Manual Traction
  • Traction is the application of a pull or force to body tissues in opposition to an area of compression. For example, if you have stiffness in your neck, your therapist may choose to apply manual cervical traction as one of the treatments to ease your neck pain and stiffness. Traction is usually applied in conjunction with several other manual techniques, like Myofascial Release and Range of Motion. Generally, traction is followed by a series of exercises to strengthen the muscles in the area to support the newly stretched and released tissues.
Trigger Point Therapy
  • Trigger points are tender points in the body where a muscle or group of muscles has become hyperactive, or too short and too tight. Trigger points often cause “referred pain”, which is when you feel pain in a different spot in the body from where the dysfunction actually is. For example, you can have pain on the outside of your shoulder but the trigger point is actually in a tight muscle between your shoulder blades. Your therapist can help you identify your trigger points and pain patterns, and show you how to treat them at home with trigger point techniques. They can also show you how to prevent them from returning by helping you correct your posture and learn specific stretches and exercises for muscle imbalances.
Instrument-Assisted Soft Tissue Massage (IASTM)
  • To perform IASTM, your therapist will use a tool made from surgical grade stainless steel to treat muscles, tendons, ligaments, fascia, and skin. The tools have different shapes and beveled edges that conform to your body’s contours, allowing your therapist to provide more specific pressure and treatment. IASTM evolved from the Traditional Chinese Medicine practice of Gua sha. Research into IASTM has shown that when applied by a skilled practitioner it stimulates mechanoreceptors in the cells to increase fibroblastic activity, and creates vascular and neurophysiological effects. That is, it activates your body’s ability to heal itself. You might be familiar with some brand names of the tools, such as HawkGrips®, Graston®, and RockTape®.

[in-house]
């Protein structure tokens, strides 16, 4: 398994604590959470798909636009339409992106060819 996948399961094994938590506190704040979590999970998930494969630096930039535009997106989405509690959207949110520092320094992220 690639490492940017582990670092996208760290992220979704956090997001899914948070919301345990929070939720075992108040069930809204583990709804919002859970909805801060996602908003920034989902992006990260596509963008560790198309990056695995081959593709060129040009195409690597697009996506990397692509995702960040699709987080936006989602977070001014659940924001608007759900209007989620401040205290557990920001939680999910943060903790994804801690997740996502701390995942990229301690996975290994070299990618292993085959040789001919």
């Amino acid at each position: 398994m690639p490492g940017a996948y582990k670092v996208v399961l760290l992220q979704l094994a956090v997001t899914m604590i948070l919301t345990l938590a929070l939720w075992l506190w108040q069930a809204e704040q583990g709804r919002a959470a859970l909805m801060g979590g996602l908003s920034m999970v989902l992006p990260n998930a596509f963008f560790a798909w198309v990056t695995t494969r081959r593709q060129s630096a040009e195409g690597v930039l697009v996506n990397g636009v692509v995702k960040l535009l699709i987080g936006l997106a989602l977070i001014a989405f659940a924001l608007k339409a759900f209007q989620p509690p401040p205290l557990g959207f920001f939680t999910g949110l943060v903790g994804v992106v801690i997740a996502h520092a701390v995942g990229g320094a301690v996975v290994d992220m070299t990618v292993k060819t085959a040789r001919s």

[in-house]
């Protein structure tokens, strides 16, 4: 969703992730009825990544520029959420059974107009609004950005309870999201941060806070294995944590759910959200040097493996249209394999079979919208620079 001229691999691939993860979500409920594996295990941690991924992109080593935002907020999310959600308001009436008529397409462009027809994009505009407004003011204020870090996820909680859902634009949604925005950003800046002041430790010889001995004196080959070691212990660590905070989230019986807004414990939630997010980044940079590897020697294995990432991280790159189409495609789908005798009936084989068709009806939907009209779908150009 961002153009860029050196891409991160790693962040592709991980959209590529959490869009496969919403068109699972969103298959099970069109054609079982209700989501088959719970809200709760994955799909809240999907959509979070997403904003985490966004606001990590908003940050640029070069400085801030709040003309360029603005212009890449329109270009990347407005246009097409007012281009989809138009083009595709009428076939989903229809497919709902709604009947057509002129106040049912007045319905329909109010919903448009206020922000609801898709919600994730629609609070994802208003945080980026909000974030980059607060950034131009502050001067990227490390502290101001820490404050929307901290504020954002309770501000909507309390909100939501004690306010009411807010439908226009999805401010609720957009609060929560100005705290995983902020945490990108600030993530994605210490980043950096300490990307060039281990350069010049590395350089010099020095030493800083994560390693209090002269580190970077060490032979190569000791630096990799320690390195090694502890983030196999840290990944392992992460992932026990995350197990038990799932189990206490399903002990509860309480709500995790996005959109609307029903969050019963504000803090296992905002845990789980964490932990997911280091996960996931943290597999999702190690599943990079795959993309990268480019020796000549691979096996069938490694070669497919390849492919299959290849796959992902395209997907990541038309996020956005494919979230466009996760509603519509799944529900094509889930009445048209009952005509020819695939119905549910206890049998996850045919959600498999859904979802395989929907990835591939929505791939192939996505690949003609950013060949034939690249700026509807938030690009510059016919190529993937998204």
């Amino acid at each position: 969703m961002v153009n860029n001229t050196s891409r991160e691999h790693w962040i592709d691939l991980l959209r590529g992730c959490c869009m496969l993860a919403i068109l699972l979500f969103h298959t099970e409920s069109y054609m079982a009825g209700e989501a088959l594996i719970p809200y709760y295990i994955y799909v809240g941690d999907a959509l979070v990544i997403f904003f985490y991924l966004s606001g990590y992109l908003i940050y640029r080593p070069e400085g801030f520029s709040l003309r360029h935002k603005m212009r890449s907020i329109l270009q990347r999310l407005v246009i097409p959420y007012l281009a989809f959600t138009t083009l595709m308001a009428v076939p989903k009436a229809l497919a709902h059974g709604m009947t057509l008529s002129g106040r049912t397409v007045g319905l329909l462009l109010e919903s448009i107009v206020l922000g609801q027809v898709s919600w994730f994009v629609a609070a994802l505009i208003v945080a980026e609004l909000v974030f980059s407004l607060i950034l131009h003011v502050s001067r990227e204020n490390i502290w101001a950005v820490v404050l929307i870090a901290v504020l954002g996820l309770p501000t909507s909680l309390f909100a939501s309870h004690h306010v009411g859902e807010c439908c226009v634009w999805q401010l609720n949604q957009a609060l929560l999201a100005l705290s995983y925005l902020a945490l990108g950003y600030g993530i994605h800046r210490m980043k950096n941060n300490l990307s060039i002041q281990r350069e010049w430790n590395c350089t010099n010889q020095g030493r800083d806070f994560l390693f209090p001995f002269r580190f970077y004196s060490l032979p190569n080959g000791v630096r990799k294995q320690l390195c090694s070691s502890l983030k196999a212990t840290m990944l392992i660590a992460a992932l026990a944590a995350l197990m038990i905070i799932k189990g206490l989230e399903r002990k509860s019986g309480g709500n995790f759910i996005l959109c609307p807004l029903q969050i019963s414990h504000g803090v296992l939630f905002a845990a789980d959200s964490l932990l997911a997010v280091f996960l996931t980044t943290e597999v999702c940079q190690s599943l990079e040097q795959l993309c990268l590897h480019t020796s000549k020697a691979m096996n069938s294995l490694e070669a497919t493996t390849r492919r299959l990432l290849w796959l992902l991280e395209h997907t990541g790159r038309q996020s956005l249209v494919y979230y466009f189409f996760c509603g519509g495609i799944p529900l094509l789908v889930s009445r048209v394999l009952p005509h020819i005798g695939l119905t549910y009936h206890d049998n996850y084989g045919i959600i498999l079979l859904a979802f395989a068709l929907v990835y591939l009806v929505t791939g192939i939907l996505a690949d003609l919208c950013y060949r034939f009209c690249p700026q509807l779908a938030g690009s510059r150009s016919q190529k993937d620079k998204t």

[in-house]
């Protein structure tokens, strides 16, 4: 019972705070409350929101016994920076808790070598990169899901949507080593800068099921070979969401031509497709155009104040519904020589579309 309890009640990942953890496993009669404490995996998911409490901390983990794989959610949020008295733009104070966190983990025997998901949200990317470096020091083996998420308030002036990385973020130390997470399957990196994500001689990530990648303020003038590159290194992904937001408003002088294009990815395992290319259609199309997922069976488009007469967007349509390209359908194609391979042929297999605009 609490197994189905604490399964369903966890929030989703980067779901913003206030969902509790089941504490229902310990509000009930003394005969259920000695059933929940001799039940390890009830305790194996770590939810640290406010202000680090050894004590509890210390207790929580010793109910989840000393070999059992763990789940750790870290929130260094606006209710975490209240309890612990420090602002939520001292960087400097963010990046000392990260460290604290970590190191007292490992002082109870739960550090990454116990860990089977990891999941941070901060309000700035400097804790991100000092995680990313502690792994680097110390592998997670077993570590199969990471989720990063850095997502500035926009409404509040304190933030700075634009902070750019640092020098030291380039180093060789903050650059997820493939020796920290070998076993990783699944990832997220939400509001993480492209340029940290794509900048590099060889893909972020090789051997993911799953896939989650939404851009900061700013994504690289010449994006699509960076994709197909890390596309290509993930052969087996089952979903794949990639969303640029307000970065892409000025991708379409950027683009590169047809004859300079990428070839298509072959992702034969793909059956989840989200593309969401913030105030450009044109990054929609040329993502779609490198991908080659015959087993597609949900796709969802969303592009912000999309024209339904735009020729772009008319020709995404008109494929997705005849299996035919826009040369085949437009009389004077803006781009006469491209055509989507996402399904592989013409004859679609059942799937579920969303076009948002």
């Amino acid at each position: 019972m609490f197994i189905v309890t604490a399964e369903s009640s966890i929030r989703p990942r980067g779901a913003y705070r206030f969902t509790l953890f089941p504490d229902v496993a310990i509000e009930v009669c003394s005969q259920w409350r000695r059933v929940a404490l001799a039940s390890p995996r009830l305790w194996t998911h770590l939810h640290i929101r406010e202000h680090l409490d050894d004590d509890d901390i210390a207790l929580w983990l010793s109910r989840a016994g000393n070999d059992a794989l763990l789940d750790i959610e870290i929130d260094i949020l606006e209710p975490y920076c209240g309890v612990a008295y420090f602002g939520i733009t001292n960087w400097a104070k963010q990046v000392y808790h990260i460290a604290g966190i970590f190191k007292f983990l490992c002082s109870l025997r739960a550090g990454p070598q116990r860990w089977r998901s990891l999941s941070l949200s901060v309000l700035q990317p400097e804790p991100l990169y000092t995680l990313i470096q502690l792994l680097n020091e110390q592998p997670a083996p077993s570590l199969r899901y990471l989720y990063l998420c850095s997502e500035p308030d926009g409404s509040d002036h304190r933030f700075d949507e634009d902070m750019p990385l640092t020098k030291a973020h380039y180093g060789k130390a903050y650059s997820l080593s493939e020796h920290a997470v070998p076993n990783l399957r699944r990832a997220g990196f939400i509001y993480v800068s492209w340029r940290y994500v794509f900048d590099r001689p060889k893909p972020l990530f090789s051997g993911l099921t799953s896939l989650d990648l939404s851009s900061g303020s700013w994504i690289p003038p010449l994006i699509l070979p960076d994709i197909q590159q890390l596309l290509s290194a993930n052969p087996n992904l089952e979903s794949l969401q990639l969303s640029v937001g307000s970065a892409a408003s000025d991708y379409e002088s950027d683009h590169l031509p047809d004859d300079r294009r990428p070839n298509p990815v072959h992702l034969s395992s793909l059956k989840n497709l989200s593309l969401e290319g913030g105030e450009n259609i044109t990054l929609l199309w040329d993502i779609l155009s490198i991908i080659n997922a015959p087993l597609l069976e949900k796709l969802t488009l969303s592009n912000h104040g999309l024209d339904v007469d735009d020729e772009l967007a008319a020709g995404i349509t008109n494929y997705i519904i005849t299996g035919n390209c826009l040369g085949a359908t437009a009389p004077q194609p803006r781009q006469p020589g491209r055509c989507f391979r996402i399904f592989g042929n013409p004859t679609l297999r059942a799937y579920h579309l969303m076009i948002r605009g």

Cupping Therapy
  • Cupping Therapy is one of the oldest known forms of treatment, found in many ancient cultures. Modern research has shown that Cupping Therapy helps in the treatment of many conditions, by reducing pain and inflammation, improving blood and lymph flow, stimulating nerves and the body’s systems, and facilitating the healing process. Cupping Therapy is meant to support the body’s innate ability to heal itself. Vacuum or suction cups are applied to the body to draw toxins and waste products out of the surrounding tissues and increase blood flow to the area. Cups can be applied in one spot and left in place, they can be applied and slid across a larger area as a massage technique, and they can be applied with or without heat. Some people experience local redness and swelling after the application of Cupping Therapy.
Dry Needling
  • Dry needling may be performed by physical therapists certified in Clean Needle Technique. Where there are trigger points, tender points, or areas of fascia and muscle that are hypersensitive and irritated, needles may be inserted in specific spots to treat those areas. The needle can create a fasciculation, or small movement, in the muscle that then releases the tension from that area. Needling can also stimulate blood flow to the area, increase oxygenation to the tissues, and reduce central sensitization (overactivity in the surrounding nerves).

Your physical therapist will carefully evaluate and assess you, and will work with you to select the types of manual therapy that best compliment a complete physical therapy program customized for you. Contact us to schedule your Physical Therapy appointment today!